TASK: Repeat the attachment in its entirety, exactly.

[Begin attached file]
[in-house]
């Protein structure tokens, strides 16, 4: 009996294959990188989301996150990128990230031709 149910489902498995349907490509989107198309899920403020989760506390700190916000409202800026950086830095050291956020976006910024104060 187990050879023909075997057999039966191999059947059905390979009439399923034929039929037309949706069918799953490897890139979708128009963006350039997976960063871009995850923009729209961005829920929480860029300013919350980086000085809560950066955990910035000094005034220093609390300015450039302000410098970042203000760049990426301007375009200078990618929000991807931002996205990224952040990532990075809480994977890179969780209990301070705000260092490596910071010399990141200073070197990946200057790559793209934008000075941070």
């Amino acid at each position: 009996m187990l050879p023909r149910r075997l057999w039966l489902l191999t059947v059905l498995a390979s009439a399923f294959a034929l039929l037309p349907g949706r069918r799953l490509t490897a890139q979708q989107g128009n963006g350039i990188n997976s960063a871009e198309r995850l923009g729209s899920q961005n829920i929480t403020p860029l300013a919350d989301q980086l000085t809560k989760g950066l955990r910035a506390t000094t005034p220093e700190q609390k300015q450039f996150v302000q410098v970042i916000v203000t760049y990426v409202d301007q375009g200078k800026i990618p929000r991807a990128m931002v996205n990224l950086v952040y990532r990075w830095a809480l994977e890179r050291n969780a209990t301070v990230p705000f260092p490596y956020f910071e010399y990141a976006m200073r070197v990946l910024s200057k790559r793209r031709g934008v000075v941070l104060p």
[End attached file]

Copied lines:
[in-house]
């Protein structure tokens, strides 16, 4: 009996294959990188989301996150990128990230031709 149910489902498995349907490509989107198309899920403020989760506390700190916000409202800026950086830095050291956020976006910024104060 187990050879023909075997057999039966191999059947059905390979009439399923034929039929037309949706069918799953490897890139979708128009963006350039997976960063871009995850923009729209961005829920929480860029300013919350980086000085809560950066955990910035000094005034220093609390300015450039302000410098970042203000760049990426301007375009200078990618929000991807931002996205990224952040990532990075809480994977890179969780209990301070705000260092490596910071010399990141200073070197990946200057790559793209934008000075941070």
């Amino acid at each position: 009996m187990l050879p023909r149910r075997l057999w039966l489902l191999t059947v059905l498995a390979s009439a399923f294959a034929l039929l037309p349907g949706r069918r799953l490509t490897a890139q979708q989107g128009n963006g350039i990188n997976s960063a871009e198309r995850l923009g729209s899920q961005n829920i929480t403020p860029l300013a919350d989301q980086l000085t809560k989760g950066l955990r910035a506390t000094t005034p220093e700190q609390k300015q450039f996150v302000q410098v970042i916000v203000t760049y990426v409202d301007q375009g200078k800026i990618p929000r991807a990128m931002v996205n990224l950086v952040y990532r990075w830095a809480l994977e890179r050291n969780a209990t301070v990230p705000f260092p490596y956020f910071e010399y990141a976006m200073r070197v990946l910024s200057k790559r793209r031709g934008v000075v941070l104060p």